While Salome is the initial focus of the spectator’s gaze, through her own subjective lens the opera’s primary surface becomes that of Jochanaan: the baptizer, the prophet, the one who prepares the way; he crystalizes beneath Salome’s obsessive, recursive looking. At first, he is pushed off-stage, rendered invisible (obscene?)—hidden from view in a deep, tomb-like cistern. But over the course of the opera, he becomes, through Salome’s laser-like vision, an objet d’art. As is the case in Wilde’s source material, a voluminous amount of discursive work centers on the prophet: what he looks like, what he tastes like.

7. While one might argue that it’s Jochanaan’s rebuke of Salome that sends the princess into her revenge spiral, I believe it’s more so the beauty of the man that provokes her frenzy and necrophilia. She is undone by her overwhelming desire to possess him. Her description of Jochanaan takes the form, via metaphor’s legerdemain, of a catalogue—things, textures, and surfaces. For example, upon meeting the prophet, Salome deploys simile to describe Jochanaan’s body as such:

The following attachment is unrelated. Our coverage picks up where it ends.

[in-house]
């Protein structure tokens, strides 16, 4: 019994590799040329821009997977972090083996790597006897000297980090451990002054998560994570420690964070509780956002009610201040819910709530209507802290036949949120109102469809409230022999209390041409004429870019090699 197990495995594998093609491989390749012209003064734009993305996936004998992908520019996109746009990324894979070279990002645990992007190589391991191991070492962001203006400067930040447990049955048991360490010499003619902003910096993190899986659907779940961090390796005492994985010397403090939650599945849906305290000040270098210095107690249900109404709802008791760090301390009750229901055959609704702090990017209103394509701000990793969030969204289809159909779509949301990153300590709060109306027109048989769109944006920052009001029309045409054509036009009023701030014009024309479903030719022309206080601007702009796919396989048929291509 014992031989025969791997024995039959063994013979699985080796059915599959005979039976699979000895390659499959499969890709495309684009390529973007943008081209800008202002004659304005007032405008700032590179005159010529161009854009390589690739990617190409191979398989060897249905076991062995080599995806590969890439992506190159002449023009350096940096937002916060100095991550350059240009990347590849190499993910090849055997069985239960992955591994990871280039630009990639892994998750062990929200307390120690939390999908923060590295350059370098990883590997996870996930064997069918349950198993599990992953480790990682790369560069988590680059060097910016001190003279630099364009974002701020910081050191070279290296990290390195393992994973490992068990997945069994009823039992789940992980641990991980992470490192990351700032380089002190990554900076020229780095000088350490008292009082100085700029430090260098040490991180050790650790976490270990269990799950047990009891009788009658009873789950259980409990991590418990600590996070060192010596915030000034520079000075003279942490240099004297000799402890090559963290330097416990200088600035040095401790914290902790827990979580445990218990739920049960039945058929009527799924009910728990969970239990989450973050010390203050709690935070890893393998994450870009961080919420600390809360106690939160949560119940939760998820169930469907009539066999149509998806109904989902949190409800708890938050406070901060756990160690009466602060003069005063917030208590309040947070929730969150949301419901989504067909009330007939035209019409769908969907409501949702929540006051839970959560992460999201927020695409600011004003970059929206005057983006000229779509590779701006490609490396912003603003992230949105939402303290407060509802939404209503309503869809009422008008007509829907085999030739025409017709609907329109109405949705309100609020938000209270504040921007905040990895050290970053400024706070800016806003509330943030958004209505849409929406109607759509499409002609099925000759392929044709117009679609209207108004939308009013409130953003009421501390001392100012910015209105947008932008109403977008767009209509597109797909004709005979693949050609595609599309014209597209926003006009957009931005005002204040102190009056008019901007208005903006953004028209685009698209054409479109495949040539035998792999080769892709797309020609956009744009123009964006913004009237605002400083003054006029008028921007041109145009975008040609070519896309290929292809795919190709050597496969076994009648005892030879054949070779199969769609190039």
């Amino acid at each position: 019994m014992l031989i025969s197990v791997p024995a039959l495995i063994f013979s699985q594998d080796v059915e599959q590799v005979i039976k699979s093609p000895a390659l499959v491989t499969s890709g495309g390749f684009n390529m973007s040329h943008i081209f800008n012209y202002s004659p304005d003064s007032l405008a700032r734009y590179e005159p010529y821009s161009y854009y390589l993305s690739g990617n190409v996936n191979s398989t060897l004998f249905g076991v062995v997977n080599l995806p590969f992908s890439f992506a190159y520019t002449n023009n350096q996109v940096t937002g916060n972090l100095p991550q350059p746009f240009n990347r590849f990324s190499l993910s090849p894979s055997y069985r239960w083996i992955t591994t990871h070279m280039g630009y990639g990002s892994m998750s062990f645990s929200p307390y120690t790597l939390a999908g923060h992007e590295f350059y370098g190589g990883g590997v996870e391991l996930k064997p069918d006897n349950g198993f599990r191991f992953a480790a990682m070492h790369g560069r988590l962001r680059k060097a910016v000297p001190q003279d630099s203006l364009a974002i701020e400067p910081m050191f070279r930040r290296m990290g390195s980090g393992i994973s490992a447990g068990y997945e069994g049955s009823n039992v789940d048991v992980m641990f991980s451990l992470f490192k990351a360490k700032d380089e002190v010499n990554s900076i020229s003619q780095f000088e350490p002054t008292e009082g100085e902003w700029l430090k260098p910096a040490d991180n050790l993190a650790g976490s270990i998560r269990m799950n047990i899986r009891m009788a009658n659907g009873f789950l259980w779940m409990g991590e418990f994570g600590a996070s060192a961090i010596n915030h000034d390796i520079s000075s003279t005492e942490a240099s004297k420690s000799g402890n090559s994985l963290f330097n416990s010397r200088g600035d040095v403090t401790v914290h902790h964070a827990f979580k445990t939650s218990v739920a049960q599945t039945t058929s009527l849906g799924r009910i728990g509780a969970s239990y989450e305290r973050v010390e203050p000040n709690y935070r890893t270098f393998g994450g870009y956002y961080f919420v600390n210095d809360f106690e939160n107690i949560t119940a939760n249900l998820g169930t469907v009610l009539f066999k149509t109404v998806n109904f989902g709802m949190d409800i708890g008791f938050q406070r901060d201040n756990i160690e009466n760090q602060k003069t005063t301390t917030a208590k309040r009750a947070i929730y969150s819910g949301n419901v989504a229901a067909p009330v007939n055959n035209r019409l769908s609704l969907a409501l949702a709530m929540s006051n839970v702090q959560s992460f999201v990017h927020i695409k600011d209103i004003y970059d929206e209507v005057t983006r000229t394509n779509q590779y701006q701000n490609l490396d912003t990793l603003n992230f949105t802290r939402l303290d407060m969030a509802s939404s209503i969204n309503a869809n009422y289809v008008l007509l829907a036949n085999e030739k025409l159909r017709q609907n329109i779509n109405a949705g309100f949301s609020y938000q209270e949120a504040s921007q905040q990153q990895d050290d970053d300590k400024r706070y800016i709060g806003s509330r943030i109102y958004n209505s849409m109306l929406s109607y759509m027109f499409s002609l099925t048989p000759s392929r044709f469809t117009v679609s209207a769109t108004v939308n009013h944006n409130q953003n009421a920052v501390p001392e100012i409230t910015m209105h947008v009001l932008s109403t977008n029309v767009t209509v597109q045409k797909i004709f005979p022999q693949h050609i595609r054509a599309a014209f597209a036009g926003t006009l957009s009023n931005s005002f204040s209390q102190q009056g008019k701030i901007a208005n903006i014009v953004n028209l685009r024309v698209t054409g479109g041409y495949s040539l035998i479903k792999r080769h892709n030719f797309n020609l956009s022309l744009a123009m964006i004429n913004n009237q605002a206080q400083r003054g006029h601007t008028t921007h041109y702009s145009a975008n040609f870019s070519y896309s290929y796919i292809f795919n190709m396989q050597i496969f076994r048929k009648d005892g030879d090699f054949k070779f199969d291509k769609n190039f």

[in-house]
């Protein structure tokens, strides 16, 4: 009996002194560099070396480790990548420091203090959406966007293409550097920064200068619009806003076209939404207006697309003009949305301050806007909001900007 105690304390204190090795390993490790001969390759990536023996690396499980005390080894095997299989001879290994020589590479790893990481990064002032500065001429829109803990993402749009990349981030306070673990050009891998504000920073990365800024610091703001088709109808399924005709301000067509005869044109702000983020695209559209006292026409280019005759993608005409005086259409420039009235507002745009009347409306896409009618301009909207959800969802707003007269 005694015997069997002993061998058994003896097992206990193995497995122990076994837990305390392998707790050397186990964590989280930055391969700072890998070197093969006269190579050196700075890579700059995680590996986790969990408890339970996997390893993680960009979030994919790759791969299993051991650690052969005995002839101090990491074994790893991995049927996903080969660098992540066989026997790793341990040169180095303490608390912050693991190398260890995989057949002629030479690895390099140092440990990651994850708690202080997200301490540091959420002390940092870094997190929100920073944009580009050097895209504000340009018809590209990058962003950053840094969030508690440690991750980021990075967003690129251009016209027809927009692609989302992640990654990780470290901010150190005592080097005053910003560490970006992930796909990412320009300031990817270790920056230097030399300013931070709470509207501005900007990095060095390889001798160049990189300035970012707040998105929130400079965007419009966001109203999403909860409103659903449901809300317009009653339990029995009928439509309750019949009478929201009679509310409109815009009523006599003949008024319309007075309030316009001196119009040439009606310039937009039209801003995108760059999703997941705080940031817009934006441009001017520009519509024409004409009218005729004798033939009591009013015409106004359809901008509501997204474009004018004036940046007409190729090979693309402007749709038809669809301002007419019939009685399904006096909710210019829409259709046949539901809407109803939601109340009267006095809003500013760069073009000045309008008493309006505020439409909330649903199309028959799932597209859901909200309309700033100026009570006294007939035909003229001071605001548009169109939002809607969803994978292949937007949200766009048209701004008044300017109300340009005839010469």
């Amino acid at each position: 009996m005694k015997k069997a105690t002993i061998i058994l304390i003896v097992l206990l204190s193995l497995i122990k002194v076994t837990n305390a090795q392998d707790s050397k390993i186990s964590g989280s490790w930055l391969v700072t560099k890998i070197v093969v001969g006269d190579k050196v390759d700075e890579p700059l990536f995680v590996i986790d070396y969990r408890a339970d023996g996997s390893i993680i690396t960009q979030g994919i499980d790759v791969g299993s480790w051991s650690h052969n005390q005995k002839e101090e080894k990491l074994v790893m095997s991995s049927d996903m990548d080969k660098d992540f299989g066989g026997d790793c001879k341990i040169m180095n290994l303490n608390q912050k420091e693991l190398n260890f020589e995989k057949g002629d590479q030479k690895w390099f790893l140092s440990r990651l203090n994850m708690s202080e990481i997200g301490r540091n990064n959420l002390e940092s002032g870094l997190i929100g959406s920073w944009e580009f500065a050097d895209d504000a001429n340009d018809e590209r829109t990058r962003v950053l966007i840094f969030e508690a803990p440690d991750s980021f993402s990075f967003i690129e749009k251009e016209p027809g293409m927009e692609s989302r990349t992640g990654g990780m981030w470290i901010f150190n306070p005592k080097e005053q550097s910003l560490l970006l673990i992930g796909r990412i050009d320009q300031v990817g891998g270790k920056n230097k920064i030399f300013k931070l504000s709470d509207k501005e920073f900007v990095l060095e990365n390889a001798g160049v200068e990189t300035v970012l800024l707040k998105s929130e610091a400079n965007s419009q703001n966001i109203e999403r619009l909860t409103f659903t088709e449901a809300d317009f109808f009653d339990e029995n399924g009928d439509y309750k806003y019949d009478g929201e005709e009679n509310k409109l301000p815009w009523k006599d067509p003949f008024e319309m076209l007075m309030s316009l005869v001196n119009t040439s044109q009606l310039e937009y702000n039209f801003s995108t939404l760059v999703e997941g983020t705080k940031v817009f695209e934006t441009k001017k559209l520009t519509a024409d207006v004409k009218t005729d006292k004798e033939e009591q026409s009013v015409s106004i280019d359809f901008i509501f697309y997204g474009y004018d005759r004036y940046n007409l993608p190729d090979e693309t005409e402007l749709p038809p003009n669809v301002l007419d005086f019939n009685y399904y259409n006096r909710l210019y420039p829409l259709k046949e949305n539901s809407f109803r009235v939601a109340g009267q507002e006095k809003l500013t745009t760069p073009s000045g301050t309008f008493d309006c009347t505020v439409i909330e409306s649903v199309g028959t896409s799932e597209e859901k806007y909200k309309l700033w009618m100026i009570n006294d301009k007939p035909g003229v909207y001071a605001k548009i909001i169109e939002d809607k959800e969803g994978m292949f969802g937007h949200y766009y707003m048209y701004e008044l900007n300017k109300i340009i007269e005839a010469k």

SALOME: Seine Augen sind von allem das Schrecklichste. Sie sind wie die schwarzen Höhlen, wo die Drachen hausen! Sie sind wie schwarze Seen, aus denen irres Mondlicht flakkert…Wie abgezehrt er ist! Er ist wie ein Bildniss aus Elfenbein. Gewiss ist er keusch wie der Mond. Sein Fleisch muss sehr kühl sein, kühl wie Elfenbein. Ich möchte ihn näher beseh’n…Ich muss ihn näher beseh’n…

[It’s his eyes above all that are terrible. They are like the black caverns, where the dragons make their lair! They are like black lakes from which fantastic moons are rising…How wasted he is! He’s like a thin statue of ivory. I’m sure he is chaste like the moon. His flesh must be cool, cool like ivory. I would look closer at him…I must look closer at him…]